Constitutional Law Prof Shames Harvard Scholar for Calling Mitch McConnell a ‘Dickhead’

A Harvard University constitutional law scholar raised eyebrows on Thursday when he tweeted that Sen. Mitch McConnell (R-Ky.) was a “flagrant dickhead,” and at least one of his peers in legal academia was “alarmed” by what he saw. Georgetown University Constitutional Law Prof. Jonathan Turley took a moment on his blog to lament to loss of civil discourse.

As Law&Crime noted Thursday, Carl M. Loeb University Professor and Professor of Constitutional Law at Harvard University Laurence Tribe, 77, was not about to let McConnell slide for promising to fill a potential Supreme Court vacancy in 2020. McConnell, of course, never allowed former President Barack Obama‘s Supreme Court nominee D.C. Circuit Court of Appeals chief judge Merrick Garland to get a hearing in 2016, citing the closeness to the election.

Thus, McConnell was immediately slammed for hypocrisy.

After then-Supreme Court Justice Antonin Scalia died in 2016, McConnell said the vacancy “should not be filled until we have a new President.”

“The American people‎ should have a voice in the selection of their next Supreme Court Justice,” McConnell said. Scalia was replaced by Neil Gorsuch. After Anthony Kennedy retired, Brett Kavanaugh was confirmed to the Supreme Court, shifting the balance of the court.

Tribe was clearly not happy about what McConnell’s 180, so he called McConnell a “dickhead.” Tribe’s tweet ended up getting attention from a few other outlets. Turley saw it, and Turley responded with a shaming.

Turley began by pointing out that President Donald Trump is often criticized for the offensive things he says. Turley was unsettled, however, by Tribe flouting a “tradition” among academics “of civility in discourse.” Turley said that while name-calling and ad hominem attacks are the norm these days, Tribe should not have said what he did, given that he is a “renowned academic” and one of the “nation’s leading academics.”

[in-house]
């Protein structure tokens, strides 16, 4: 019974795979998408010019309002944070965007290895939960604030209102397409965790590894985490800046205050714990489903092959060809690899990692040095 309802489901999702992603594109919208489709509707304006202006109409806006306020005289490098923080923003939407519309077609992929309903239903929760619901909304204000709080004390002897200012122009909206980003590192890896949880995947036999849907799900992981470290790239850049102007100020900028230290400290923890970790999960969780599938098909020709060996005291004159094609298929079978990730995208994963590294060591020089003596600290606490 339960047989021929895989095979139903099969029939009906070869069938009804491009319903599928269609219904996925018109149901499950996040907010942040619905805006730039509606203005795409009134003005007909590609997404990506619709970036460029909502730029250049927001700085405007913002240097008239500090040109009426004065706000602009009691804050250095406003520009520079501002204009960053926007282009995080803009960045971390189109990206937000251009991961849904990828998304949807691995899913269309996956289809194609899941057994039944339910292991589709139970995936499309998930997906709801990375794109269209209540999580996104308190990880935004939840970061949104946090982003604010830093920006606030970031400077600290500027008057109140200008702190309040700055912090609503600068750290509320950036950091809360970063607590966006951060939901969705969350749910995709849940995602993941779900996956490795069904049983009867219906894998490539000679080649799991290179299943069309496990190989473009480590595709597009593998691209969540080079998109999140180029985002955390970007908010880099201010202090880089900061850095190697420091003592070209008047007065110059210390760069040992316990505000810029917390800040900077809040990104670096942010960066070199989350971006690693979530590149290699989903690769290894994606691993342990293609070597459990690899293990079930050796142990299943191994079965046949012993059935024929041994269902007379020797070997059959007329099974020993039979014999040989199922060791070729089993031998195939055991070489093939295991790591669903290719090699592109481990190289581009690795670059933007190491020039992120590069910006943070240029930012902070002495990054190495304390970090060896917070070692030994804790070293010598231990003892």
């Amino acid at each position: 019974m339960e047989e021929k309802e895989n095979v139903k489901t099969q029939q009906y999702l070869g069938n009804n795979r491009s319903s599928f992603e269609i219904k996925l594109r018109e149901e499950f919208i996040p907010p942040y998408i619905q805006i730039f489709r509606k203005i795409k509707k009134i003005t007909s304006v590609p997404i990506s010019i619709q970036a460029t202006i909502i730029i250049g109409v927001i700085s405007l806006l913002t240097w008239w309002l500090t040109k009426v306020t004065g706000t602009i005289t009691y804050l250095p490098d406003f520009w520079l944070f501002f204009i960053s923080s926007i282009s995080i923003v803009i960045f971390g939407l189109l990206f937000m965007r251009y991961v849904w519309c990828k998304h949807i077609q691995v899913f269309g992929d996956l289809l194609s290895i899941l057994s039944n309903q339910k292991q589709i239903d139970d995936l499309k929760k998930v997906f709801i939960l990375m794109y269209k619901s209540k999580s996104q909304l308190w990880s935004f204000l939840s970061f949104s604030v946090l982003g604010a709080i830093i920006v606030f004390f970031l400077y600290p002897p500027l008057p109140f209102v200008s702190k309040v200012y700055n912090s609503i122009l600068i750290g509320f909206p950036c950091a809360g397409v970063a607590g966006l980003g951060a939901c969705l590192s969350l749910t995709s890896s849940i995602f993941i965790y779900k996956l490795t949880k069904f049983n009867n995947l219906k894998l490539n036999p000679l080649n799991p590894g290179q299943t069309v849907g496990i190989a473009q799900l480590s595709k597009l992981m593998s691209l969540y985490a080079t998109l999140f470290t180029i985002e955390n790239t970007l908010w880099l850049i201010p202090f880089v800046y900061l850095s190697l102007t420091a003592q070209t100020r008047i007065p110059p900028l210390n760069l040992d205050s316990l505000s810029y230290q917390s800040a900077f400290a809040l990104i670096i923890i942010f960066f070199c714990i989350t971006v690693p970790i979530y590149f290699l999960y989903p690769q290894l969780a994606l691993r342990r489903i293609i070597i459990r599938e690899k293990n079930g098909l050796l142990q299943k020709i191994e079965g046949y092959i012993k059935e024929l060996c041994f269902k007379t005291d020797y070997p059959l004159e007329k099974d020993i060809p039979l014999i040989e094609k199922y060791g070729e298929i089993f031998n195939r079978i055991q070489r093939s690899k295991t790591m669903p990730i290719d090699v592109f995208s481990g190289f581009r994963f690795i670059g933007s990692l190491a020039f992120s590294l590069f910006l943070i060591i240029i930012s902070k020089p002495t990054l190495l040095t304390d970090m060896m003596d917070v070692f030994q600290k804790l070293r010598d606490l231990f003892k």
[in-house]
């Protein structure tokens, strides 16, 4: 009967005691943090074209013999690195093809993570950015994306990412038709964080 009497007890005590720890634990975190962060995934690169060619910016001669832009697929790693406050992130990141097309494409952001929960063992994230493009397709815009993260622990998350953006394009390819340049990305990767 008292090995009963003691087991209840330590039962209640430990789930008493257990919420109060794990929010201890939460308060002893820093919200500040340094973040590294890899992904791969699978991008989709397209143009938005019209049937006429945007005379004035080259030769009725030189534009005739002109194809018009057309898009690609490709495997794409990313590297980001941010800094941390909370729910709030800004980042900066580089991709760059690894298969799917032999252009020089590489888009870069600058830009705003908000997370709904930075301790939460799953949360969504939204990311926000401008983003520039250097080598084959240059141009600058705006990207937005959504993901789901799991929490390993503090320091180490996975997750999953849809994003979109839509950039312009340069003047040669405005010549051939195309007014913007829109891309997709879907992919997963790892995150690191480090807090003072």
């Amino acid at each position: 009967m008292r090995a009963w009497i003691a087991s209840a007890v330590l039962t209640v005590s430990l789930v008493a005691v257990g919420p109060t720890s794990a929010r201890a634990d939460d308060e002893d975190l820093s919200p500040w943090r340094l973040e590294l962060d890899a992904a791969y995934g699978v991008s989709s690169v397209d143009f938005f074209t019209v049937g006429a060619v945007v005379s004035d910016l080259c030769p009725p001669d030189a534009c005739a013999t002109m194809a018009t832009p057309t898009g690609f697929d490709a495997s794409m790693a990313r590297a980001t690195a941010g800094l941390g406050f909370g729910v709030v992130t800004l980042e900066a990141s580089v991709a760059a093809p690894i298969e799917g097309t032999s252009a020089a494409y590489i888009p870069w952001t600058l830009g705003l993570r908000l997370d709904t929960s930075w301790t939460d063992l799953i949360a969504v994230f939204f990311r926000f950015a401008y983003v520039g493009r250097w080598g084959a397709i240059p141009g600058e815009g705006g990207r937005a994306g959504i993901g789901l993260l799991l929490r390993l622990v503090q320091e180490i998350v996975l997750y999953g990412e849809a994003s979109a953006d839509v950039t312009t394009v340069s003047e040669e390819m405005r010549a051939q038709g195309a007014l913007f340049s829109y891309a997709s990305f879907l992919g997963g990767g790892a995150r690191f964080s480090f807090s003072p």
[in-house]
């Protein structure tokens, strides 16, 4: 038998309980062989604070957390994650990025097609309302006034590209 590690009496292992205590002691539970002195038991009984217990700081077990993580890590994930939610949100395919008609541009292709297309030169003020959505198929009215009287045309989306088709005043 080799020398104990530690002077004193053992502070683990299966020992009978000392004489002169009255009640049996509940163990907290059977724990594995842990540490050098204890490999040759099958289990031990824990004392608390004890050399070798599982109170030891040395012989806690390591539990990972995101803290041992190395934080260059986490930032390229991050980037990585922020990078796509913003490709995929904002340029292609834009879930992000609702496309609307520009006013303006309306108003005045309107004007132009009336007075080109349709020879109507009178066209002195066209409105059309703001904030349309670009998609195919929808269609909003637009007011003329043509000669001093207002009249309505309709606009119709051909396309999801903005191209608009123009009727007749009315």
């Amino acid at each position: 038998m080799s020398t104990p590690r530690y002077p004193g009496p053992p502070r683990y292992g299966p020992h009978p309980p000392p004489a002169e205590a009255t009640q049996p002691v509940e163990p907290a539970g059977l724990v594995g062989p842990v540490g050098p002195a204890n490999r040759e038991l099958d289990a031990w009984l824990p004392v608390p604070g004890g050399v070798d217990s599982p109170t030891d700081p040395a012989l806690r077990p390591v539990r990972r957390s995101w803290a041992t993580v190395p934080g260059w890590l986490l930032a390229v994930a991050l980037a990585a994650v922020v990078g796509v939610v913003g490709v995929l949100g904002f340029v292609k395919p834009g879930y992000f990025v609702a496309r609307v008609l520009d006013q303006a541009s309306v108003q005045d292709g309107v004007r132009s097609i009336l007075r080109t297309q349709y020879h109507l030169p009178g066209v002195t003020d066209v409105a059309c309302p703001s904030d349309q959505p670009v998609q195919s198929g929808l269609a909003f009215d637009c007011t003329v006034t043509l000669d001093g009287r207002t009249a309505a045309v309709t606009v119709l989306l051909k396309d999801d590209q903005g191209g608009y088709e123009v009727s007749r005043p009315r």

“I certainly understand Tribe’s frustration but people of good faith, and particularly professors, need to try to restore civil discourse in our public debates,” Turley opined. “Otherwise reasoned debate will be replaced by mere ridicule. Democratic candidates have already started to return personal insults from Trump. That may be a way to appeal to the extremes of our politics but it will do little to convince people on the merits of these issues.”

[Image via Drew Angerer/Getty Images]

Matt Naham is managing editor of Law&Crime. He formerly worked as news editor and weekend editor at Rare.

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